Picard ignoring mp3s with special characters in filenames

Just recently started using Picard to sort through my iTunes library as I escape its evil clutches.

About 95% of the library was read and clustered/saved just fine, however I’ve noticed that most of the items left behind were because of “special” characters in the filenames, like Korean for example.

I’ve tried a daily release of 1.4 and it has the same behavior. Is there a workaround for this that is commonly used or am I stuck manually editing 10 gigs of mp3 tags and renaming until Picard will automatically handle things?

This is under MacOS.


You may enable debug mode (using -d option on the command line or from Help > Debug/Errog Log), it will give more information on what is going on.

Ran it from command line with -d. Tried to drop in my Hüsker Dü folder. Following errrors logged :
May 5 20:00:32 nyx.local MusicBrainz Picard[3128] : 2016-05-05 20:00:32.015 MusicBrainz Picard[3128:532215] No valid sandbox extension for item: [789514] of flavor: [public.file-url] was created.
May 5 20:00:32 nyx.local MusicBrainz Picard[3128] : 2016-05-05 20:00:32.015 MusicBrainz Picard[3128:532215] Failed to get a sandbox extensions for itemIdentifier (789514). The data for the sandbox extension was NULL
May 5 20:00:32 nyx.local MusicBrainz Picard[3128] : 2016-05-05 20:00:32.033 MusicBrainz Picard[3128:532215] CFDataRef _CopyConvertedFileReferenceURLDataOrNil(CFDataRef) : Cannot convert file reference URL: file:///.file/id=7356914.424/ to file path URL due to error: The file aHuIsker DuIa couldnat be opened because there is no such file…

It really doesn’t look like Picard likes heavy metal umlauts… ( Yeah, I know Hüsker Dü isn’t metal )


I’ve found that Picard rejects files with special characters when sent by command line (they show up red and can’t be used), but does okay if they are drag & dropped

I’ve been dragging on dropping.

This all did get me thinking about something so I tried renaming the Hüsker Dü subdir to just Hoo. After that I was able to drag and drop it just fine, and after clustering Picard saved the new folder out properly named however it was differently named.

Old name : Hu\314\210sker\ Du\314\210/

New name : H\303\274sker D\303\274/

Visually in the gui they look the same, but the first one throws the Doesn’t Exist error and the second one works fine.

Both of those names are gotten by using tab completion. I have a feeling this is some weird character set stuff going on. I have a workaround at least. Its an interesting error… I could tar something up if someone else wants a demonstration.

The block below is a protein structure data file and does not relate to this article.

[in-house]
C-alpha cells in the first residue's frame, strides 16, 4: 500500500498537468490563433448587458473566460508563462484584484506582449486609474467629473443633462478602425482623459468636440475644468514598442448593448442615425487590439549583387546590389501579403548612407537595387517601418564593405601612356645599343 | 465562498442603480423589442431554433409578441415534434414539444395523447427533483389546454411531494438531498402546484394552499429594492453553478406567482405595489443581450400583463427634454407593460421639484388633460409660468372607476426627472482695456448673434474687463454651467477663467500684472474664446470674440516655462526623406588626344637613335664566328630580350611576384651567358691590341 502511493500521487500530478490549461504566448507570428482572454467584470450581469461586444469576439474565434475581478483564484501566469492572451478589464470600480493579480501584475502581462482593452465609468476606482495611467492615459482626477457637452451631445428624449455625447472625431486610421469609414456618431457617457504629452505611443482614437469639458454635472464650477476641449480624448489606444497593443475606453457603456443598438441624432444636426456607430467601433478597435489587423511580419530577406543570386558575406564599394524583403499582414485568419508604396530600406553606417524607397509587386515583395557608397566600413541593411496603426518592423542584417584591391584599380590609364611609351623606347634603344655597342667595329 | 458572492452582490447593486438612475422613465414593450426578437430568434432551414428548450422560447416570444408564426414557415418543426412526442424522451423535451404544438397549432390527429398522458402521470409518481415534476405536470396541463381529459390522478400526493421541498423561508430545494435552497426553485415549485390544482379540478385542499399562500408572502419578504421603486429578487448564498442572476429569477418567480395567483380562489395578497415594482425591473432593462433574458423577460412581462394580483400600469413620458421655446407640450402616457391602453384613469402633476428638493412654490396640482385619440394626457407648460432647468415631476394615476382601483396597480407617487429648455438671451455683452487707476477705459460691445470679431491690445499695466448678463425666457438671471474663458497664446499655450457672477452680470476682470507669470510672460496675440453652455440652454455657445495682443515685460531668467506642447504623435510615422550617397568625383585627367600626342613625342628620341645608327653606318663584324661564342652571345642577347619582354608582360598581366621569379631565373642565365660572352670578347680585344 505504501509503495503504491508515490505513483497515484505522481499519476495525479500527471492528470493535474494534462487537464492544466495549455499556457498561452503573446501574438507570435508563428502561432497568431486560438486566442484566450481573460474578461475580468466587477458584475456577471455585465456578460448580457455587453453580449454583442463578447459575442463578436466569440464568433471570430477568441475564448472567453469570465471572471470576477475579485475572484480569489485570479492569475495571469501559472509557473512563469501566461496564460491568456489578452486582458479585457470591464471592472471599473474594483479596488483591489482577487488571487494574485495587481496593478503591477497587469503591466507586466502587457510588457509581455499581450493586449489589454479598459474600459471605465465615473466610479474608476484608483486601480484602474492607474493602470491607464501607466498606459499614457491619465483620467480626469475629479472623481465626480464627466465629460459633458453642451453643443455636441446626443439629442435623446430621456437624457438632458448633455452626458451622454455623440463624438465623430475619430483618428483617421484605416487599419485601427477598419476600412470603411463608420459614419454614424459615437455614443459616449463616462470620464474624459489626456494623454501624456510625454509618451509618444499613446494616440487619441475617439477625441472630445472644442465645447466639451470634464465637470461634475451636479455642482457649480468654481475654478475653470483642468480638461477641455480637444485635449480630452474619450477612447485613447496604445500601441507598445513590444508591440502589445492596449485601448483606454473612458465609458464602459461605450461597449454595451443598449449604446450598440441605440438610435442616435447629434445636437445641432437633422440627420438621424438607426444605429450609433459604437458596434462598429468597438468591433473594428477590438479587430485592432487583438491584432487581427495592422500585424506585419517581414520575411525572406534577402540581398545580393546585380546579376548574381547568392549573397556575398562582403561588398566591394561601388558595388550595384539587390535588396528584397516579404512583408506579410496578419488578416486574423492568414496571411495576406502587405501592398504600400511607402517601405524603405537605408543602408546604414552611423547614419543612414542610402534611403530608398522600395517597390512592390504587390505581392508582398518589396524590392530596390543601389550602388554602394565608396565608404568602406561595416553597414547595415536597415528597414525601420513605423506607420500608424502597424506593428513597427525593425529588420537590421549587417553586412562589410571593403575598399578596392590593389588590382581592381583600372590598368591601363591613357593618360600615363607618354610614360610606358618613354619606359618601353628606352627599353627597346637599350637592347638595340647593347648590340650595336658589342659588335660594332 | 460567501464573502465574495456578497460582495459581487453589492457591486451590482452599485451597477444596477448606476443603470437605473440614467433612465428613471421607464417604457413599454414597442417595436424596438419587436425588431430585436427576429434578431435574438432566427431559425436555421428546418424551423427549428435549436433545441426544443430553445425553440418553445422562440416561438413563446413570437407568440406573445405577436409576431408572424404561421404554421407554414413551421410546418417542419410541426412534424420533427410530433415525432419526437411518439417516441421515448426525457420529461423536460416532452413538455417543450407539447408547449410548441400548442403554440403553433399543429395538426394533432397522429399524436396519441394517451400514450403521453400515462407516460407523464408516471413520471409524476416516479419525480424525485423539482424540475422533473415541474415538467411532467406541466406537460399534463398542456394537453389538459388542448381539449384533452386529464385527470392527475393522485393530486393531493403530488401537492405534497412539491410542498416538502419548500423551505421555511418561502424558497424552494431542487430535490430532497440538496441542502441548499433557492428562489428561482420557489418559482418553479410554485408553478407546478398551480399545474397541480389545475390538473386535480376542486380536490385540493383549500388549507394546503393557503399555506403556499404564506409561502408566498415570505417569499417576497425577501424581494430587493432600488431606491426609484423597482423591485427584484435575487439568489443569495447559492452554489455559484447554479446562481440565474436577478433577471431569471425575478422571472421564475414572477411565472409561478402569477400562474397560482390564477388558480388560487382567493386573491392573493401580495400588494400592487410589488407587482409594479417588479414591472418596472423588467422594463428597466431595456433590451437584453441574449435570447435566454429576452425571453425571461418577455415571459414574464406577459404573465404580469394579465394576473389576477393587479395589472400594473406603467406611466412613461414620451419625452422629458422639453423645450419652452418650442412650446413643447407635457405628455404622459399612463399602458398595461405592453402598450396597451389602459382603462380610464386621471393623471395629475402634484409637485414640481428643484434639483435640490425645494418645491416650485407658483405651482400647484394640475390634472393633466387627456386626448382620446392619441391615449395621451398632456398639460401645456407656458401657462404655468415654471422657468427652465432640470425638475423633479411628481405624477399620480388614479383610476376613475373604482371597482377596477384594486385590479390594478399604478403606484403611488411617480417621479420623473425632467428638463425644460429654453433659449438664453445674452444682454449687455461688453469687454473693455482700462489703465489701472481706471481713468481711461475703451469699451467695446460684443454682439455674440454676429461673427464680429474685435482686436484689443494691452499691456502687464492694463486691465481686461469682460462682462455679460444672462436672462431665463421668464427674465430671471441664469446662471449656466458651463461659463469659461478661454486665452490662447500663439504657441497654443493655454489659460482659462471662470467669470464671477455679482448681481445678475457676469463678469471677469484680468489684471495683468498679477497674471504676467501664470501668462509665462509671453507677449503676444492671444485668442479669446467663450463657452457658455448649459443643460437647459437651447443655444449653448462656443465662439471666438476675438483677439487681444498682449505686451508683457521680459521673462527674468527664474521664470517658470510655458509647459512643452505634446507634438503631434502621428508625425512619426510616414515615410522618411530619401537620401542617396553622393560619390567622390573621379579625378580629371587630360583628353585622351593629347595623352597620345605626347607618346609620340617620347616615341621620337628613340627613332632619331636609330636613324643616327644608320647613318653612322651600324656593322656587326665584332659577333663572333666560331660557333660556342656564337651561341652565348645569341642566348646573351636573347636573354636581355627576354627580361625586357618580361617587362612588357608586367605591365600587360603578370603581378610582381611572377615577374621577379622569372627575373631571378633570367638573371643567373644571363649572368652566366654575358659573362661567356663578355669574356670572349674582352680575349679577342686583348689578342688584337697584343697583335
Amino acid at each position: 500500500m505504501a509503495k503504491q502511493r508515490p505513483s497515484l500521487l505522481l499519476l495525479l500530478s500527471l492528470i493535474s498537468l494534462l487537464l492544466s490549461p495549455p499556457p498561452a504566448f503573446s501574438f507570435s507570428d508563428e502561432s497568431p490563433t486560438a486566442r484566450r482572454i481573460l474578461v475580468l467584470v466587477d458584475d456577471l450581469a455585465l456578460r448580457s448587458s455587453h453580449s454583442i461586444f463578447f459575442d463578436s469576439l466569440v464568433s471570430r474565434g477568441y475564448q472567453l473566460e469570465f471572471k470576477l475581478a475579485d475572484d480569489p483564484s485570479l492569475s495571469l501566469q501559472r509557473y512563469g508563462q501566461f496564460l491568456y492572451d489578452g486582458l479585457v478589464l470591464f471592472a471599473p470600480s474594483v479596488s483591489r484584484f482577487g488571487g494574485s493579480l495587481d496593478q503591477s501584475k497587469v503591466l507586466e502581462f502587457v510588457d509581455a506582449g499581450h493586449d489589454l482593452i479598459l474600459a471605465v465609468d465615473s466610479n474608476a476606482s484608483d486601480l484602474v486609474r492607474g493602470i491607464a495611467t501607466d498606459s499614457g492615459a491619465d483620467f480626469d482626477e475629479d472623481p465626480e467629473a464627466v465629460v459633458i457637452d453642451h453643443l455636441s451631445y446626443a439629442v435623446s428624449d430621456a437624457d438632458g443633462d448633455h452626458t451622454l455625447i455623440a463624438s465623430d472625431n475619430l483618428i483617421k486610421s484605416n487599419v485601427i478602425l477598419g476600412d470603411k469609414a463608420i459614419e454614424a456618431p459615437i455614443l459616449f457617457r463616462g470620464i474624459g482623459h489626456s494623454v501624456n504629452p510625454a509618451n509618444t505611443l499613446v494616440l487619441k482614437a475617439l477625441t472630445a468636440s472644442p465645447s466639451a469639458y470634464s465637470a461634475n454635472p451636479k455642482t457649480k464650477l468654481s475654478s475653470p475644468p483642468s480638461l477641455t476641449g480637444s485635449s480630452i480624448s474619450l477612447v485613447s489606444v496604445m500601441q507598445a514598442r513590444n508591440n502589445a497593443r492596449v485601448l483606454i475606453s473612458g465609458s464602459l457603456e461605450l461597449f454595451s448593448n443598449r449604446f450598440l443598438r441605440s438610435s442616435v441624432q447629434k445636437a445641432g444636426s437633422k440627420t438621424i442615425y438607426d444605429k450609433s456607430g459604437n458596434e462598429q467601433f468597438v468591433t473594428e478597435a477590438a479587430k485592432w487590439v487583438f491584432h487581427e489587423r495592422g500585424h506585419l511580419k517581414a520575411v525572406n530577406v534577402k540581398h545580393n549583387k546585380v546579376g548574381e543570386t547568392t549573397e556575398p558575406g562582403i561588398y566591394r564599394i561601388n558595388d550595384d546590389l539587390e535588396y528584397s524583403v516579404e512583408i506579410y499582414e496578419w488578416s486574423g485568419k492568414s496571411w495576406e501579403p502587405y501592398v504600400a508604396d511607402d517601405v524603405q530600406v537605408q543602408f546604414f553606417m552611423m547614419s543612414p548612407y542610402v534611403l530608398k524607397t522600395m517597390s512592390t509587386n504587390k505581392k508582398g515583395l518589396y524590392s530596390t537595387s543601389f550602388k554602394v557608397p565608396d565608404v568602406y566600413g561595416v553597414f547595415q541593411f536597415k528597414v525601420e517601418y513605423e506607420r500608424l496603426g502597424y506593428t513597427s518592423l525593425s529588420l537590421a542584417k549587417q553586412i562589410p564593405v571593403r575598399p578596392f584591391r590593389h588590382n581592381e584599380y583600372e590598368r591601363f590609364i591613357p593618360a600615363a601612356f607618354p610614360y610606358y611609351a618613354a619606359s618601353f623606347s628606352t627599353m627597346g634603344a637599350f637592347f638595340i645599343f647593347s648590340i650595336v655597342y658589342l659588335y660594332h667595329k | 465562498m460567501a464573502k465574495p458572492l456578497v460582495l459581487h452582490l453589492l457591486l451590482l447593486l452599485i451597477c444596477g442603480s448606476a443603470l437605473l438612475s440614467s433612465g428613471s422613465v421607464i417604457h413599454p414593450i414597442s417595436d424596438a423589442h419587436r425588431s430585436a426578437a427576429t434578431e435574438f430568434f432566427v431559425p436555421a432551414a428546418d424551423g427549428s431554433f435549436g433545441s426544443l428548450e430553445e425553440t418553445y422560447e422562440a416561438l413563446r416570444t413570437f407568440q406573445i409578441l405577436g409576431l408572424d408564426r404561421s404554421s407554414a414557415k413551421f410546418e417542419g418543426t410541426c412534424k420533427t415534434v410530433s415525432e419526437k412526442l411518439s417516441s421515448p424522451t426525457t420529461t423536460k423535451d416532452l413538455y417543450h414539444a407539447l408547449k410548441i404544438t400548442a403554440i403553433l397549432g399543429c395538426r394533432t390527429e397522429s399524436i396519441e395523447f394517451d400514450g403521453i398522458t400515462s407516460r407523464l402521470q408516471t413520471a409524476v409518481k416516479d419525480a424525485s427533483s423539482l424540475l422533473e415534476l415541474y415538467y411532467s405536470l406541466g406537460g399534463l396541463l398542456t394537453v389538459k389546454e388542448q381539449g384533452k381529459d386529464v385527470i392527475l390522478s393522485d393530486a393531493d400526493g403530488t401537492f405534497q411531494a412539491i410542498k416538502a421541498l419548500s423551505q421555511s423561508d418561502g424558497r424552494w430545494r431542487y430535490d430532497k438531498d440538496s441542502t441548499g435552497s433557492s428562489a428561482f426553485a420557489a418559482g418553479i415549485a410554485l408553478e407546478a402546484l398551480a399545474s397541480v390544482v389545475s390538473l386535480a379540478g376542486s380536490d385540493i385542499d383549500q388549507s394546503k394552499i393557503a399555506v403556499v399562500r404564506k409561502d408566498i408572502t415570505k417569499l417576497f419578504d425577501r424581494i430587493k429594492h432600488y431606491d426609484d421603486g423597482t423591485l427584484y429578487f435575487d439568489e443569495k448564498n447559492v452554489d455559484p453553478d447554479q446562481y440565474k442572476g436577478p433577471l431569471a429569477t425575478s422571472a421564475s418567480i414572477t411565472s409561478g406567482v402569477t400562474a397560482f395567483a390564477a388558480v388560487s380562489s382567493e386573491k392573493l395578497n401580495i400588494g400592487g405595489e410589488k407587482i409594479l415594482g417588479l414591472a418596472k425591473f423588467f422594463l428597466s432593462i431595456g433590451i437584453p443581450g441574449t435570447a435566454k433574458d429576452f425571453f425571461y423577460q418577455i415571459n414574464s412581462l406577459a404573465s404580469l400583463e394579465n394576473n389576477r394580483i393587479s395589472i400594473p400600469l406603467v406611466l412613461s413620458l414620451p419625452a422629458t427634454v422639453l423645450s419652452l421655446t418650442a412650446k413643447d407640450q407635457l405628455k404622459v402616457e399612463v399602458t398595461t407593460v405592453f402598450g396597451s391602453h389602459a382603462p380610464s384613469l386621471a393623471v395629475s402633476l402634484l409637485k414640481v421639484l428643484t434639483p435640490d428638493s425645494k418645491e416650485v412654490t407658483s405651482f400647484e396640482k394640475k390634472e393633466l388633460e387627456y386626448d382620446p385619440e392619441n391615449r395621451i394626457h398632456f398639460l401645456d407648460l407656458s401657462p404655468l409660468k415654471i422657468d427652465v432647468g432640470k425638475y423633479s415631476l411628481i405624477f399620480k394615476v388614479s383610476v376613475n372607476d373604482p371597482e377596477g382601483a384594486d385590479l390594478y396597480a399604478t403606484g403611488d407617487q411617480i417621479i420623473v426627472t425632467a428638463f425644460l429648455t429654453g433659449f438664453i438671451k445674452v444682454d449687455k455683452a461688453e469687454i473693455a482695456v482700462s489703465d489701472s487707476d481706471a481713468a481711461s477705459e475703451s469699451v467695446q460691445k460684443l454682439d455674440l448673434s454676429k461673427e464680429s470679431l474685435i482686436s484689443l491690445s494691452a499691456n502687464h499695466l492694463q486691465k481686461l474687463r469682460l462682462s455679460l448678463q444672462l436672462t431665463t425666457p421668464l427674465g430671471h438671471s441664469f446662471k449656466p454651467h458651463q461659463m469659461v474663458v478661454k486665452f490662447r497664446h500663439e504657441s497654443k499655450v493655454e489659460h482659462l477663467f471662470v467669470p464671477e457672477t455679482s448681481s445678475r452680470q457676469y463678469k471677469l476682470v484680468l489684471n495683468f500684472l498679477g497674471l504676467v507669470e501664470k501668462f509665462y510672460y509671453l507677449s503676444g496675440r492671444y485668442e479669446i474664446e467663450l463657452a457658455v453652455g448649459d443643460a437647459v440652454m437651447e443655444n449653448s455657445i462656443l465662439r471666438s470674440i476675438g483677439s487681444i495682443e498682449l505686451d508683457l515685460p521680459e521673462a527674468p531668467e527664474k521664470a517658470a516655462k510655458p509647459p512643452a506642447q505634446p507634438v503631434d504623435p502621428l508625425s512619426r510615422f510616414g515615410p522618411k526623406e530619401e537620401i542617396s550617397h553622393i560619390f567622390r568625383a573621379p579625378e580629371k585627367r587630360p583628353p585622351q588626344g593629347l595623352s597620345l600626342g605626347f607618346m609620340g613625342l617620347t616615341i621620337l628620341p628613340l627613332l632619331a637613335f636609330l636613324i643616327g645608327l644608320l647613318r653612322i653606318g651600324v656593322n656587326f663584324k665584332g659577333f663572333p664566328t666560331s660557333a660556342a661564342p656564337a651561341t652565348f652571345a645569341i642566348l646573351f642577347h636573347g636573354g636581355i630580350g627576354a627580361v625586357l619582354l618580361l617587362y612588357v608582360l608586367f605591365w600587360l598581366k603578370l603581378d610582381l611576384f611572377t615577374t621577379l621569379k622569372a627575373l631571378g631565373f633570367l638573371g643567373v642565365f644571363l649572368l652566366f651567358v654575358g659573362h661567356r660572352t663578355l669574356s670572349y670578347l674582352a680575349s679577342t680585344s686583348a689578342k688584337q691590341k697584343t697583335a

FWIW, the old name contains “u” plus “combining diaresis” (the base character and the two dots above are split into two Unicode codepoints), while the new name has the “ü” as one, pre-composed codepoint.

Perhaps Python is trying some magic on the first form that fizzles?

I don’t know those stuff that much but, it seems at least Python does know and manage with the 4 Unicode normalisation forms.
@evilxyzzy, could you say what OS and versions you are using?
And are your files on a local or network HDD?

OS is Yosemite.

Files are stored on an SMB share.

I just tried operating on a locally stored copy of the Hüsker Dü folder as a test, and it worked. I was able to drop the folder into Picard and it recognized.

Ah-Ha! I’m making some progress understanding whats going on.

OSX is storing filenames with the normal character followed by a diacritical mark, Picard doesn’t seem to like this for some reason. Picard does like precomposed characters. Both are valid UTF-8.

I think my simple solution is to write a script to beat the unicode into submission, but its still interesting that Picard doesn’t seem to handle it when its on an SMB share vs local disk.

Just as a side note, pre composed characters might be the most used ones in MB data. For instance, I try to consistently use them for VN music.
IME do generate pre composed characters and so are FR keyboards, etc.
All in all, IMO, pre composed characters are little preferable.

But Picard should be able to read any forms, indeed, whatever we are writing in the end. Maybe, as it cannot read decomposed form (at least in SMB over network), probably it cannot write them either, if you happen to stumble upon some MB data that uses this form.

Interesting indeed. It looks like a SMB issue to me, but feel free to report the issue at tickets.musicbrainz.org

Both my links in Picard ignoring mp3s with special characters in filenames are the same, by mistake.
One link has been lost and IIRC it did mention some issues with SMB… :disappointed:

The workaround I came up with for this is fairly easy, adding it here for completeness in case someone else has the same issue.

It looks like OSX likes to store files in with decomposed UTF. If you have the files local and drag them into Picard, its fine. If you drag the decomposed files off to a share things get weird.

One option is to use the iconv option to rsync when doing the copy. As this is a known OSX issue you can do the filename fix during the copy.

If you are like me and tired of rsyncing hundreds of gigs of MP3s, I found a utility called convmv ( https://www.j3e.de/linux/convmv/ ) that recursively fixes directory and file names.

you just run it like this : convmv -f UTF-8 -t UTF-8 --nfc --notest TARGETDIR

If you leave off “-notest” it will do a dummy run and just show you the changes it plans to make. The key here is we are converting UTF-8 to UTF-8, but saving using NFC ( the --nfc option of course ) which saves the filenames composed.

At this point I’m chalking this up to Quirk and not Bug I think. Should probably be a FAQ entry somewhere and not a code change to Picard since its not really Picard’s fault.


Can you try loading the music from a local copy and see if the same issue persists? I think OS X may be translating the Unicode format from the SMB share and that could be causing an issue.